Liu Wen is gorgeous, respected, and pulling in huge paychecks, but she’s an important figure for Asian-American girls. She’s been breaking down race barriers for models since she became the face of Estée Lauder four years ago, and this new piece she’s written for Vogue is every bit as timely as we expected.
Liu opens up about her childhood, sharing that she wasn’t considered beautiful as a kid in southern China, and talks about her experiences working in the US. She understands that her big break in the industry wasn’t just a personal accomplishment, but that it stood for something way bigger than herself. In Liu’s words,
Overnight, the image of me as an independent, confident young woman was embraced as beautiful. And this development catalyzed a change in my own beauty ideals. The stereotypes of Asian women as submissive and dainty were fading. Instead, my fellow Asian models and I were more often depicted as adventurous, assertive, career-oriented women who always did our best despite the challenges we faced overseas. We might or might not possess physical features that fit traditional Asian views of beauty, but the fact that we represented modern ideas, combining the best of multiple cultures, became far more important.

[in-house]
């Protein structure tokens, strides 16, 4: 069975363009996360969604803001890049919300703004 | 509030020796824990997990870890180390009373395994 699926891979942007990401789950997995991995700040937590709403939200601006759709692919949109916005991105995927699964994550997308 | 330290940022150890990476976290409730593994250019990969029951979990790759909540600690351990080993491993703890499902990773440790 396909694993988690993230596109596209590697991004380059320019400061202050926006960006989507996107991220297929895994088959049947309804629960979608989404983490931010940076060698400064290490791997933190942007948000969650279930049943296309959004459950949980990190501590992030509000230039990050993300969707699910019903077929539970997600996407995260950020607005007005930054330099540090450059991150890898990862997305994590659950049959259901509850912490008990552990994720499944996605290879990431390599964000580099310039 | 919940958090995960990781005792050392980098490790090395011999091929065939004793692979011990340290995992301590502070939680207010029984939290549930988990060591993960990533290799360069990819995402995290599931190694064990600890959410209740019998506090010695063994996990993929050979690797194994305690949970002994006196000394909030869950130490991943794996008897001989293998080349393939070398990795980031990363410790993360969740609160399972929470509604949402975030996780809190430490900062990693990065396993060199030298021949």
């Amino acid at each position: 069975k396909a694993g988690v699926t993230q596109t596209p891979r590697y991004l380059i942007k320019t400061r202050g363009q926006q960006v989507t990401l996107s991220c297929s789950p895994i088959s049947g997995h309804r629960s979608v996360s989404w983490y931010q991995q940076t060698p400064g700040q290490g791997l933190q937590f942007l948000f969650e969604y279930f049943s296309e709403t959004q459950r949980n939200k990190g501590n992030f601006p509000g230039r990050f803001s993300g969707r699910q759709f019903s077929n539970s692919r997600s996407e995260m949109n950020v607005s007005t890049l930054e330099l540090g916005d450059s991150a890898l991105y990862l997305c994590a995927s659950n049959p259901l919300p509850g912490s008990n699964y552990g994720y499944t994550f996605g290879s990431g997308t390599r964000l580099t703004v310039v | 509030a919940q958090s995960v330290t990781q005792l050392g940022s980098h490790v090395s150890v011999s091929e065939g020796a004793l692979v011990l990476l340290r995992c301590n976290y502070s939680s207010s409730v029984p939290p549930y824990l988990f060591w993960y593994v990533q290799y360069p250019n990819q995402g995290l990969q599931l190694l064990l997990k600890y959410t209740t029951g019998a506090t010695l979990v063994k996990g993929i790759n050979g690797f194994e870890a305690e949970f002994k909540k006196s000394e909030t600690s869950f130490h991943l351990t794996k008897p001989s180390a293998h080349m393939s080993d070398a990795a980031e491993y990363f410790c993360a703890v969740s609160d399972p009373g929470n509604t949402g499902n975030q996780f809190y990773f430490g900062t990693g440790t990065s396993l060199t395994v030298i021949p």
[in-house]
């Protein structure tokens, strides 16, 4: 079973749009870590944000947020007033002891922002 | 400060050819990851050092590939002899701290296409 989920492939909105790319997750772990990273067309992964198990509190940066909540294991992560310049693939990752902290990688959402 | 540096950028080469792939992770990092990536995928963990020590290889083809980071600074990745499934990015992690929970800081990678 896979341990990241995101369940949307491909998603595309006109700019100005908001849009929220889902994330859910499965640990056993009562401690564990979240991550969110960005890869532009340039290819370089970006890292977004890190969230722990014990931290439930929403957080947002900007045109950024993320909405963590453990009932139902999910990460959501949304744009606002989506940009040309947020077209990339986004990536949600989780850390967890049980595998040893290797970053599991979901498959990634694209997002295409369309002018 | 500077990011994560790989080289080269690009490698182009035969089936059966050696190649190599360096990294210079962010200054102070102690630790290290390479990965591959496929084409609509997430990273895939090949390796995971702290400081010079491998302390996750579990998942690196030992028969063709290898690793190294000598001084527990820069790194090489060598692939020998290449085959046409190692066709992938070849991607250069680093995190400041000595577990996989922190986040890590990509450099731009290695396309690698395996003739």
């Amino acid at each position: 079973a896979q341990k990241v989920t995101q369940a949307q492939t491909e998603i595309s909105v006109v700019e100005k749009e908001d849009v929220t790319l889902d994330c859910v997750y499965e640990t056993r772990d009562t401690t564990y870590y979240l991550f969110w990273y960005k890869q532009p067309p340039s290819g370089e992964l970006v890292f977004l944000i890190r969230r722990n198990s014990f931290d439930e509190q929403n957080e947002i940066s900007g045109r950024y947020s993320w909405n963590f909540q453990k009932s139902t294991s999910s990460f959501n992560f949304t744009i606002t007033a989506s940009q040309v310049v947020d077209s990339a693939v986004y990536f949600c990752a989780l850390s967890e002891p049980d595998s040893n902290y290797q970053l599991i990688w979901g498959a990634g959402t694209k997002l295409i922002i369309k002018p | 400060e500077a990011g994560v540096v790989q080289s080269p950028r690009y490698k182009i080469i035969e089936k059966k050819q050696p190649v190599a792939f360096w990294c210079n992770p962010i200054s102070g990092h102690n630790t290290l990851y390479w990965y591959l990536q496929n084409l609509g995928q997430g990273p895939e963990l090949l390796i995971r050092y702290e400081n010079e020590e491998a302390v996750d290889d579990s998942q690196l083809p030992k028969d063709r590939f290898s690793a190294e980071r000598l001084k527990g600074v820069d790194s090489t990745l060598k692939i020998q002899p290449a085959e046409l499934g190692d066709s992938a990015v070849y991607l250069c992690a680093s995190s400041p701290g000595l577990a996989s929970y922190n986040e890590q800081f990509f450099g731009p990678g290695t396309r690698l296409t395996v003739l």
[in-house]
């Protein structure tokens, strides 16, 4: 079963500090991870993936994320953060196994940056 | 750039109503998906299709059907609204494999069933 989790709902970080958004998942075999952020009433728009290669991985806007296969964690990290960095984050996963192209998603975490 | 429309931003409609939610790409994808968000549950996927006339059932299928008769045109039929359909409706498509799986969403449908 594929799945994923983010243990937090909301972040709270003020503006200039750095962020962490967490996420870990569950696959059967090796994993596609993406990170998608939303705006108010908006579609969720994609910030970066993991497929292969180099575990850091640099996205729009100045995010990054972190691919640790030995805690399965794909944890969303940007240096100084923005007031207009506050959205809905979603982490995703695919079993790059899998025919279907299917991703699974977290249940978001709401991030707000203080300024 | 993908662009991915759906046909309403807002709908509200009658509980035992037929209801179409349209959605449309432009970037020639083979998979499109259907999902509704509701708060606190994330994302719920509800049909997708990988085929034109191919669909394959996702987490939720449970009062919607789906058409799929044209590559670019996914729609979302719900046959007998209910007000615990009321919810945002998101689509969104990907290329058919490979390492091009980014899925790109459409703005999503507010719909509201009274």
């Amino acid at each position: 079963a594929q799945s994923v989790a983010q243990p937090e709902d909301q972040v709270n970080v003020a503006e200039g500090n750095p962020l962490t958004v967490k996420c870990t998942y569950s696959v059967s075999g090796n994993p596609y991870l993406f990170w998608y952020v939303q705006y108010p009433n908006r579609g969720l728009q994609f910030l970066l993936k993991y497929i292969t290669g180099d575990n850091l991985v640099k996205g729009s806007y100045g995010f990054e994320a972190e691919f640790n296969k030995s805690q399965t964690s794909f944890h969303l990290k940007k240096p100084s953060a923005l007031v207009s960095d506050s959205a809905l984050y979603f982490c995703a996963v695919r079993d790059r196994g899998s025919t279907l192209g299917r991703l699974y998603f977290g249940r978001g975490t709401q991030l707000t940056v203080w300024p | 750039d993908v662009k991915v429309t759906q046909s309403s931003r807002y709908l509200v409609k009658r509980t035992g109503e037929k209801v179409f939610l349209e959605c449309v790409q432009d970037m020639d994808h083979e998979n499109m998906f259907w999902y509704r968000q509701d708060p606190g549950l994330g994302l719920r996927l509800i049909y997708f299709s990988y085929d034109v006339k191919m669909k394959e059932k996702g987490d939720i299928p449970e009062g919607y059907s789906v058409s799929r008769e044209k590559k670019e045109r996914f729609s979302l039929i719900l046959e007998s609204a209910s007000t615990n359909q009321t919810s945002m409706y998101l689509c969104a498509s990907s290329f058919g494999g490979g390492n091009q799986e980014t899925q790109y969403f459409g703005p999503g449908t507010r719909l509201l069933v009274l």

Asian-American girls can see people like Liu Wen NOW celebrated for their beauty, minds, and power when role models like her weren’t available just a short time ago. You can read the rest of the piece here.
I’m sorry but we called this A LOOOONNNNGGGGG time ago. Remember our Supermodels of the New Millennium. That’s Liu Wen, Shu Pei and Hyoni Kang backstage #NYFW09